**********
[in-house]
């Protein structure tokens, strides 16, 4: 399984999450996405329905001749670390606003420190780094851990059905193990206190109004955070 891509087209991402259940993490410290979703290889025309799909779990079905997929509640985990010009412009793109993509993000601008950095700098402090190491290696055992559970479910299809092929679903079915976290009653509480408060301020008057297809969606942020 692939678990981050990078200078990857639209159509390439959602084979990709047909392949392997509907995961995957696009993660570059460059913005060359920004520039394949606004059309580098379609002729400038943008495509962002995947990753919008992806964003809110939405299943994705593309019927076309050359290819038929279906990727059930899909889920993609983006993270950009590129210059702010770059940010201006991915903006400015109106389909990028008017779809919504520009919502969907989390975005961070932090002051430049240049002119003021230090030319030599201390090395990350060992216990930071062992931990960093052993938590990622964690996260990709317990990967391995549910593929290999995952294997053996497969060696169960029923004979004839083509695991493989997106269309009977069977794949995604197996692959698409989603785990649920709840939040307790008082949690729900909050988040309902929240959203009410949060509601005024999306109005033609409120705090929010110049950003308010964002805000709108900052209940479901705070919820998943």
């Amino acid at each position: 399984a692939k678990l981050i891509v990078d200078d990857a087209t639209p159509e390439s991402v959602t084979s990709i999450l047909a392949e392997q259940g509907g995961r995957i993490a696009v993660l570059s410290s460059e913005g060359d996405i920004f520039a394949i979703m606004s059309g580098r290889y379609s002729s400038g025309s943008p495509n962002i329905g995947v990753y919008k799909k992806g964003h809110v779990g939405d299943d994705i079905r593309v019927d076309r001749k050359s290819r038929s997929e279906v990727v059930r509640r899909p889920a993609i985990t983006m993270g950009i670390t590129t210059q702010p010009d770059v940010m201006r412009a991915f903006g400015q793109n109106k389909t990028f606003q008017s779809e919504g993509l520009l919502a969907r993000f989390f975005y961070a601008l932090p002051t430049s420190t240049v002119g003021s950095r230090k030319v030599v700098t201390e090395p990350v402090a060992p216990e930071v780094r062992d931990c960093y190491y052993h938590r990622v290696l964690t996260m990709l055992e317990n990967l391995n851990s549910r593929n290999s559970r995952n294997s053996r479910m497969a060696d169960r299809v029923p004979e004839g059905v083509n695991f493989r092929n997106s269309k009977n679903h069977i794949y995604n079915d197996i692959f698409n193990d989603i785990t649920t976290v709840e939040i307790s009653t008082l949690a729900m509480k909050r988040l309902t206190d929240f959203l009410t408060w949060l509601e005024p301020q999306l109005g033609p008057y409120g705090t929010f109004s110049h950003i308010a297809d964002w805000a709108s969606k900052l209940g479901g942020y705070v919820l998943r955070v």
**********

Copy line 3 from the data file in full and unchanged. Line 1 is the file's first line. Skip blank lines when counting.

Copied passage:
């Amino acid at each position: 399984a692939k678990l981050i891509v990078d200078d990857a087209t639209p159509e390439s991402v959602t084979s990709i999450l047909a392949e392997q259940g509907g995961r995957i993490a696009v993660l570059s410290s460059e913005g060359d996405i920004f520039a394949i979703m606004s059309g580098r290889y379609s002729s400038g025309s943008p495509n962002i329905g995947v990753y919008k799909k992806g964003h809110v779990g939405d299943d994705i079905r593309v019927d076309r001749k050359s290819r038929s997929e279906v990727v059930r509640r899909p889920a993609i985990t983006m993270g950009i670390t590129t210059q702010p010009d770059v940010m201006r412009a991915f903006g400015q793109n109106k389909t990028f606003q008017s779809e919504g993509l520009l919502a969907r993000f989390f975005y961070a601008l932090p002051t430049s420190t240049v002119g003021s950095r230090k030319v030599v700098t201390e090395p990350v402090a060992p216990e930071v780094r062992d931990c960093y190491y052993h938590r990622v290696l964690t996260m990709l055992e317990n990967l391995n851990s549910r593929n290999s559970r995952n294997s053996r479910m497969a060696d169960r299809v029923p004979e004839g059905v083509n695991f493989r092929n997106s269309k009977n679903h069977i794949y995604n079915d197996i692959f698409n193990d989603i785990t649920t976290v709840e939040i307790s009653t008082l949690a729900m509480k909050r988040l309902t206190d929240f959203l009410t408060w949060l509601e005024p301020q999306l109005g033609p008057y409120g705090t929010f109004s110049h950003i308010a297809d964002w805000a709108s969606k900052l209940g479901g942020y705070v919820l998943r955070v």